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Study shows traffic congestion in Chicago has returned to pre-pandemic levels

Traffic congestion in Chicago back to pre-pandemic levels, studies show
Traffic congestion in Chicago back to pre-pandemic levels, studies show 02:09

CHICAGO (CBS) – If you feel like you're crawling in gridlock traffic at almost all times of the day, you might be onto something.

Researchers in Chicago said traffic has returned to the levels we saw before the pandemic.

CBS 2 Investigator Megan Hickey showed us how in some cases, it's worse and how remote work schedules are playing a big role.

Because of remote or hybrid schedules, drivers are hitting the road at all times of the day, making the congestion more unpredictable than it was before COVID-19 came to Chicago.

The Chicago Metropolitan Agency for Planning has been tasked with studying when and how people get from place to place in this post-pandemic world, and coming up with solutions to ease the congestion.

Ridership is down on trains, particularly on Mondays and Fridays.

CMAP found that if 25% of those who used to take public transit before COVID use a car instead, drivers in Chicago will spend an extra 193,000 hours on the road each weekday.

What's the solution to Chicago's worsening traffic congestion? 02:34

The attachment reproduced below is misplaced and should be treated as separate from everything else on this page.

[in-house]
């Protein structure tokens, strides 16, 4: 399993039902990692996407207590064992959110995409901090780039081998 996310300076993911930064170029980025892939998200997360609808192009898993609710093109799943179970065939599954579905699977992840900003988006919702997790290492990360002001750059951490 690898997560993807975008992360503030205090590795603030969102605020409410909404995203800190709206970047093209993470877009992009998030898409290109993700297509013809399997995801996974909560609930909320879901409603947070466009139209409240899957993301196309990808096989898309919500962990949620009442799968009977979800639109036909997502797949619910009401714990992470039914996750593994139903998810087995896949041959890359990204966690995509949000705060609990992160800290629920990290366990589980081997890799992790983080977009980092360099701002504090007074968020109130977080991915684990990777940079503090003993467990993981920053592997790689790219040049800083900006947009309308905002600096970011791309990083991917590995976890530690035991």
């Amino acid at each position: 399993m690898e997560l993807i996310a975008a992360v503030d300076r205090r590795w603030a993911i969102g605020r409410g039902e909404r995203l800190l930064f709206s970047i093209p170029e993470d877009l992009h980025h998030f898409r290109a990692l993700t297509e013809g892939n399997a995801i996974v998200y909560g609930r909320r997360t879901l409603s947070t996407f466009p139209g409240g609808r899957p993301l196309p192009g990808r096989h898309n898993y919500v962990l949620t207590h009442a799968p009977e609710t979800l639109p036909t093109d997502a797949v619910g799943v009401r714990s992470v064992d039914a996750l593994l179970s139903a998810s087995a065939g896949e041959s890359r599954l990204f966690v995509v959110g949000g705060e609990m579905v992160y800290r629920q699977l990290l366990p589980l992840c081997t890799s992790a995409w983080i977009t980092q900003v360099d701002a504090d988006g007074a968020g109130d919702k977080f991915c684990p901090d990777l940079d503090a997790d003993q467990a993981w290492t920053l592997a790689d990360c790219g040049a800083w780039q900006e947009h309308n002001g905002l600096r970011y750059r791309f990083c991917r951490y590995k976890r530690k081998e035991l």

When it comes to the expressway, in September, the average interstate speeds were about the same as they were in 2019.

But with fewer cars on the road, drivers were traveling 10 miles per hour faster in mid-2020. Researchers believe that could be responsible for the record traffic fatalities.

Erin Aleman, the executive director of CMAP, said the increased pandemic demand for consumer goods to be delivered to front doors is also contributing to the traffic nightmares.

"We are seeing that traffic volumes for passenger vehicles are at pre-pandemic levels," Aleman said. "But one unique thing that we're seeing right now is really that small freight trucks, delivery trucks that bring us our things that we were ordering online, that traffic is up 10% to 15% over 2019 numbers."

Aleman added she believes the city will continue to see more congestion.

Which is why CMAP will present its findings to its board of directors and ultimately lawmakers in Chicago. Aleman said they're going to help communities become more walkable or bikable, and work with lawmakers to improve public transit and figure out how to fund it.

Otherwise, the gridlock will only get worse.

"I think the future would be bleak if we don't make some of these adjustments," Aleman said.

CMAP said that sitting in traffic is costing residents money. In all, about $1 billion in total lost productivity for the economy. So it's not just frustrating, it's hurting the bottom line.

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